A company spokesman said issues such as salary for workers in its disparate production chain are best dealt with “by negotiations between workers, labor representatives, the employer and the government.”

Erin Dobson, Nike’s senior manager for global public affairs, said the company has participated in efforts to improve overall worker welfare. “We believe there is ample room for innovation in this area,” she said, “and that progress must occur throughout the industry, and at the governmental level, not only in Nike’s supply chain.”

She said Nike’s code of conduct mandates that the company pay the minimum legal wage in each country, which in Indonesia is $122 a month, one of Asia’s lowest.

Keady says that if Nike raised the price of its shoes by $2.50 a pair and gave that money to workers, it would help lift most out of poverty. Nike calls that a simplistic solution that does not take into account complicated country factors.

In 2000, the towering, redheaded Keady moved to Indonesia and lived on the same salary as a Nike worker, which at the time was about $1.25 a day, staying in a 9-by-9-foot home in a community where 10 families share bathroom and kitchen facilities.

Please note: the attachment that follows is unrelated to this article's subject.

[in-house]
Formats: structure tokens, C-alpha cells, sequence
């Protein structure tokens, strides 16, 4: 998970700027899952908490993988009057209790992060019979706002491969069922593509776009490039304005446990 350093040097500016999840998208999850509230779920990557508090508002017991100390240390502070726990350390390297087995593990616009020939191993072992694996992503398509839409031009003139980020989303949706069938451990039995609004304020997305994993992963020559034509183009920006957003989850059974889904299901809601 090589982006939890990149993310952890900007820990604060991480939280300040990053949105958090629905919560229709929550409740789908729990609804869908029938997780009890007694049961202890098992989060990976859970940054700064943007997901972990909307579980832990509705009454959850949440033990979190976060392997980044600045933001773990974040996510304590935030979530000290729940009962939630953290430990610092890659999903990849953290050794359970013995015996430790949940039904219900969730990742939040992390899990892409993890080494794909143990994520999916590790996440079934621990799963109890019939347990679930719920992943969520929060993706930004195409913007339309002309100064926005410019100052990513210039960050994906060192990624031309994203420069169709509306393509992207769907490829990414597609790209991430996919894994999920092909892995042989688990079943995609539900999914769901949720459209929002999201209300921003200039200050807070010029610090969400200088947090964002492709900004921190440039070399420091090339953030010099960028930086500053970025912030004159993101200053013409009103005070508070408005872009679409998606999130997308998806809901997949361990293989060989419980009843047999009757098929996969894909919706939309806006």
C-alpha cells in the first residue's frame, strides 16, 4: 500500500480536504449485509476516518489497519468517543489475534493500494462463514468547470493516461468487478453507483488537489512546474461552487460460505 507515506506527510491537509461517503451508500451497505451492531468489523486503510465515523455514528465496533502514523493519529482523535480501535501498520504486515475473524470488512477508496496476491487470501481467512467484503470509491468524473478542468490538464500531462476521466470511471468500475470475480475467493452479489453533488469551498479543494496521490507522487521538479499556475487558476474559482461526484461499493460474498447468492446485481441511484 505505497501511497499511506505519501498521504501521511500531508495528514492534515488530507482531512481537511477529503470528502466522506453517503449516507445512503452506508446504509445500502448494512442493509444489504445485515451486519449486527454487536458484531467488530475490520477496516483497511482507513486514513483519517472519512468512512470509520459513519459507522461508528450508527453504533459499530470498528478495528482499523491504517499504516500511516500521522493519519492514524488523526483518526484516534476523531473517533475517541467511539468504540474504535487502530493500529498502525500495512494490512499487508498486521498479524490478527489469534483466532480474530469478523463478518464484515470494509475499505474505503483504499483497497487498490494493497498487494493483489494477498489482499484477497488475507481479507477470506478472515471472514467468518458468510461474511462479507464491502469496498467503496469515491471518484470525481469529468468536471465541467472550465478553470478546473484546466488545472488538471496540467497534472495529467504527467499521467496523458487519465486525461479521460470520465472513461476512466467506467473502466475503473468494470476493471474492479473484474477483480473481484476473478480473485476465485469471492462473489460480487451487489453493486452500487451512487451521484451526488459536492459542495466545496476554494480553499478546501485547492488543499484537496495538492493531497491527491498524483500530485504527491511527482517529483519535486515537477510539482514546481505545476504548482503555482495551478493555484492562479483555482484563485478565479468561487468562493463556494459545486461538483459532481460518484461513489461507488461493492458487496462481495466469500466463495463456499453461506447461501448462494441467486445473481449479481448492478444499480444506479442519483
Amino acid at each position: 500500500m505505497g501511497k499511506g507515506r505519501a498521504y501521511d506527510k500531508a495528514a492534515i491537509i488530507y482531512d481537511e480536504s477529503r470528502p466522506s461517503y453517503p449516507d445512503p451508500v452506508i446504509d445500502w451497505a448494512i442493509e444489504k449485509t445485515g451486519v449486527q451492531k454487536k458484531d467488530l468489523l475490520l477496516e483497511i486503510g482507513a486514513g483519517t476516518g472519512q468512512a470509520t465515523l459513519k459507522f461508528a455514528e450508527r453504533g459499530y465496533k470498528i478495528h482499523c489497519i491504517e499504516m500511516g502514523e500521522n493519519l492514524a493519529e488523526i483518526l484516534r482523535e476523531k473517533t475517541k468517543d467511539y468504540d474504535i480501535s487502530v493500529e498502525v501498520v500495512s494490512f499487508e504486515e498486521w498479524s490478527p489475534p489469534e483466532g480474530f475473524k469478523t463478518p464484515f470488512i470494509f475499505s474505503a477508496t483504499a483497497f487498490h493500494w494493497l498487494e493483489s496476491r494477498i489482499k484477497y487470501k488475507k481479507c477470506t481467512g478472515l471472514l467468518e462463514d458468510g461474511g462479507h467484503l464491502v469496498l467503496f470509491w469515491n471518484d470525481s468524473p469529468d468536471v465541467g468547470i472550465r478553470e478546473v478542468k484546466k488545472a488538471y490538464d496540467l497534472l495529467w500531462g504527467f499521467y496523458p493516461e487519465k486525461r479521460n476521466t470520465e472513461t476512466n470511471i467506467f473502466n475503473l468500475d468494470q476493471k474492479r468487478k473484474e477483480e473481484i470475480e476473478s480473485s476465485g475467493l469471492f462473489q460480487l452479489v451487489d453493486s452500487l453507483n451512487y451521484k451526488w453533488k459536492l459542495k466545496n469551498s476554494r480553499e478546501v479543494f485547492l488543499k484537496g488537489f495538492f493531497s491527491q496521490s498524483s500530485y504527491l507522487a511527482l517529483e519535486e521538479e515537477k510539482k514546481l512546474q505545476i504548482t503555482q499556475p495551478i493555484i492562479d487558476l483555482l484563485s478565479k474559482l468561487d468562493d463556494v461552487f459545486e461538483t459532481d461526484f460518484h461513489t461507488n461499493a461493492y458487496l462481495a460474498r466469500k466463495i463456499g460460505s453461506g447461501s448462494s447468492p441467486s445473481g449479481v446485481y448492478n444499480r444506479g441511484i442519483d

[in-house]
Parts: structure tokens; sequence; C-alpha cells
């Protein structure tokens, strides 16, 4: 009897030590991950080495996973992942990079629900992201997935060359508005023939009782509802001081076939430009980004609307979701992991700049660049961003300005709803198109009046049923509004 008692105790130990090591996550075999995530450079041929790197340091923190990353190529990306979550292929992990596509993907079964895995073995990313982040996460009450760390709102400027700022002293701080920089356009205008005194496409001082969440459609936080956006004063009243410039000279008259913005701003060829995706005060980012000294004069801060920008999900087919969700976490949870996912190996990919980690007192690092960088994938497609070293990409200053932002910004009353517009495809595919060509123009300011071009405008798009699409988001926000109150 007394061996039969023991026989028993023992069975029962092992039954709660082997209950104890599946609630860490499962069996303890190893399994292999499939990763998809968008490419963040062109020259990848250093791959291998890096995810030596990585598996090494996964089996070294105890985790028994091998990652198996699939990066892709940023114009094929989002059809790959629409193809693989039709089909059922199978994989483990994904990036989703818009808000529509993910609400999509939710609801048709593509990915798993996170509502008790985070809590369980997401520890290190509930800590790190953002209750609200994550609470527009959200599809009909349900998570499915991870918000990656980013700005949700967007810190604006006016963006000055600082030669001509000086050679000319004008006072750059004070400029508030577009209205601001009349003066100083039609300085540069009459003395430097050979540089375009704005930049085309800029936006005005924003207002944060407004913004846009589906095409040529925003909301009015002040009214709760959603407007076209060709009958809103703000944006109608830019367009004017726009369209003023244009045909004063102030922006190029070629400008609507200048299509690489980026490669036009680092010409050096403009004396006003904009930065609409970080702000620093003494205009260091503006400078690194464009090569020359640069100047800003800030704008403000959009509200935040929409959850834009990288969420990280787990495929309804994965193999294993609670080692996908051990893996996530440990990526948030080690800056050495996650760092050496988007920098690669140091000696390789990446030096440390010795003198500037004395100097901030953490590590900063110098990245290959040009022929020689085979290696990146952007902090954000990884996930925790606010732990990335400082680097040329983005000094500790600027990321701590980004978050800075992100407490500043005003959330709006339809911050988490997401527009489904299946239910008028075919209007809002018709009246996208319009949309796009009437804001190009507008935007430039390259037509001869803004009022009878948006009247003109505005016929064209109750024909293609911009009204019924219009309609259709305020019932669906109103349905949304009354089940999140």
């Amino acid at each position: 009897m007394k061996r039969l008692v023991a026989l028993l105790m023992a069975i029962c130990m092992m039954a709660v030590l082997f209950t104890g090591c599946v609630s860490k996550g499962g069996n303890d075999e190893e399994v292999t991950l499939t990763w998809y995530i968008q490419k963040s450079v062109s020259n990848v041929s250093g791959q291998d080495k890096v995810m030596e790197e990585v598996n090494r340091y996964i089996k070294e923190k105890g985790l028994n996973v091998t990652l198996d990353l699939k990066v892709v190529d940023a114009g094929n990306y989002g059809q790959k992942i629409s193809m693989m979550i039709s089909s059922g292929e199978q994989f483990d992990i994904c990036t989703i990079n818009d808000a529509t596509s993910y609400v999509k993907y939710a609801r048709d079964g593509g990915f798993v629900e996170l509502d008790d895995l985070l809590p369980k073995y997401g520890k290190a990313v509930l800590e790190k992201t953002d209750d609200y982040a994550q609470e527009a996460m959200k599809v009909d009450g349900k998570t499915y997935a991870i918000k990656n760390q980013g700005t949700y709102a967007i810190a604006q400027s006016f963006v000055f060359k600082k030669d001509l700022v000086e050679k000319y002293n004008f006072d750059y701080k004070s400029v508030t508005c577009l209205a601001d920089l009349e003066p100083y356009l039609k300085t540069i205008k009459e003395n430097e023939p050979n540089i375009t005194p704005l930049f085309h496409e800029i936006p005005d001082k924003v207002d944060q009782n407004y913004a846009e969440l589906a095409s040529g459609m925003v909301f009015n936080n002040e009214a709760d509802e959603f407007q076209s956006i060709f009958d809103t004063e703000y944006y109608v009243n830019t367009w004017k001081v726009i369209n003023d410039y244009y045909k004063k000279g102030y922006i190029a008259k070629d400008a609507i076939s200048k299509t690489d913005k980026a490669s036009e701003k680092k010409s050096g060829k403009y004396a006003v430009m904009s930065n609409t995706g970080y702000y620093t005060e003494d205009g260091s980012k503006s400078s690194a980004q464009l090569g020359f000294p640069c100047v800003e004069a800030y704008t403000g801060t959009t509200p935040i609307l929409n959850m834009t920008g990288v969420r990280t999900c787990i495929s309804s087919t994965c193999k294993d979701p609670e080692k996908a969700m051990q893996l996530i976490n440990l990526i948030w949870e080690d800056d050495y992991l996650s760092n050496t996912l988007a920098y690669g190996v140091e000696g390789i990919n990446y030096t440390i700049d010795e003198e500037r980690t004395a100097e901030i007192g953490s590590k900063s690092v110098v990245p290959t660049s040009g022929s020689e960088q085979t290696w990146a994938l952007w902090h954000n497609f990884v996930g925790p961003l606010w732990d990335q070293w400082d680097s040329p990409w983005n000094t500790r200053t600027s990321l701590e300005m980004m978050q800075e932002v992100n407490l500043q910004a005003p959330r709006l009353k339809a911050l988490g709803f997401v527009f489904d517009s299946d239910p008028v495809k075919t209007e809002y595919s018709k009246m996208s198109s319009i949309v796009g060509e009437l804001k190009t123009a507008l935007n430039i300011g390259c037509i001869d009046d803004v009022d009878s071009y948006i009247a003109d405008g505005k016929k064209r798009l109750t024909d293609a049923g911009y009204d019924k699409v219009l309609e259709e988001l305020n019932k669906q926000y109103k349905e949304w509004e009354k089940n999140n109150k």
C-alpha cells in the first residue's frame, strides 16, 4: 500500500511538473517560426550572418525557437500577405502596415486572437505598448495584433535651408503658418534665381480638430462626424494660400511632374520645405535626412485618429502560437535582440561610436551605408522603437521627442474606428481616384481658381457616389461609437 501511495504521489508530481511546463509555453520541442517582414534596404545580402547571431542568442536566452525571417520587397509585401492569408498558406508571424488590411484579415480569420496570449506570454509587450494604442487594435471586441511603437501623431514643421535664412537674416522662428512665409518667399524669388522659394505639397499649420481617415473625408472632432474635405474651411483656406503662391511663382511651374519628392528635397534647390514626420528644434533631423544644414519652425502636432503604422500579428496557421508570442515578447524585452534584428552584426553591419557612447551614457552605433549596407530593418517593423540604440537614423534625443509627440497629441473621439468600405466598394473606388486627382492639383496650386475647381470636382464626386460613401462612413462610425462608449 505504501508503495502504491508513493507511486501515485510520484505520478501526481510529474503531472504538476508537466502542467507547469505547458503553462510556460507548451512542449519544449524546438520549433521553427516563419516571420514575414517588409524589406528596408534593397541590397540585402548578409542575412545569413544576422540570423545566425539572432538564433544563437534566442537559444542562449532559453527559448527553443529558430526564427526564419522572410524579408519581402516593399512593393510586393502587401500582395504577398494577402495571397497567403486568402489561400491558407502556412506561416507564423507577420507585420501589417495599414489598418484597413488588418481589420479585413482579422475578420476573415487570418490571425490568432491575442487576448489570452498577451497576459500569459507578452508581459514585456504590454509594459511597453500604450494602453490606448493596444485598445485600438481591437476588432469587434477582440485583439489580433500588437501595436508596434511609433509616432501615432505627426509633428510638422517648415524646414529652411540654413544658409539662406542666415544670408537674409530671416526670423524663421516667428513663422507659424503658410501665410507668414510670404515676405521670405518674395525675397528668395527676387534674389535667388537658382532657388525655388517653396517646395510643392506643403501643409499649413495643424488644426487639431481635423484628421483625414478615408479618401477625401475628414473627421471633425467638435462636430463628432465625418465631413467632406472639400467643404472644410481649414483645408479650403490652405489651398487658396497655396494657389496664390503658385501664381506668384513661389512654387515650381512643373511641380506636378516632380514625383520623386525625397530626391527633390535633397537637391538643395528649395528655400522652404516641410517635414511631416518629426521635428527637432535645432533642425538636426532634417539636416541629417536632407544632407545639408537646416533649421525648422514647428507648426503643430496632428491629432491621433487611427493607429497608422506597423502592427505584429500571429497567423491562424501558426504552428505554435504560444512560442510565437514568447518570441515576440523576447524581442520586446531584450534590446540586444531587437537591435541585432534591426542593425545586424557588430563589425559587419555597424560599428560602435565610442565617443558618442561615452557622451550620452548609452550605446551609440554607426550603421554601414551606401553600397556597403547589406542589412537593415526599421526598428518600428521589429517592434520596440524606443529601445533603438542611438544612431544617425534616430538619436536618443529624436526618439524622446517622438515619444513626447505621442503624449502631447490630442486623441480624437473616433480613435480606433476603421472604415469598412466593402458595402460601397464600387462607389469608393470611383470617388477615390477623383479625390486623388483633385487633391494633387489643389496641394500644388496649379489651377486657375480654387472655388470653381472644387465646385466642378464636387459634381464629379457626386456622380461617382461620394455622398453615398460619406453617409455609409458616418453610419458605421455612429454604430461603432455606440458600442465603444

He lost 25 pounds in one month and returned to the U.S. to tell of his experiences. “I thought it would be a 10-week tour, but I’ve been on the road ever since,” he said.

Often, his campaign resembles activist Michael Moore’s documentary “Roger & Me” and Keady has recorded his exploits, producing a short film called “Behind the Swoosh.” He also unsuccessfully tried to meet with Phil Knight, Nike chairman and former chief executive, and has sought the support of athletes promoting Nike, including Michael Jordan, Tiger Woods and soccer star Mia Hamm.

But he spends most of his time interviewing workers who don’t make enough money in a week to buy a Nike jersey. Although he hasn’t had time to watch the World Cup games, many of the workers have.

“Despite their low wages, they still have immense pride in their work,” he said. “They’re overjoyed at the fact that many of these World cup players are wearing jerseys made in Indonesia.”

Keady told the story of one Nike factory worker.

“He said that one day, he’d like to be able to buy a pair of Nike sneakers that he helps make,” the activist recalled. “After 19 years of factory work, he wanted to be able to bring home the product so he could show his daughter what Daddy does. That just floored me.”

Copyright © 2010, The Los Angeles Times


June 16th, 2010

Team Sweat: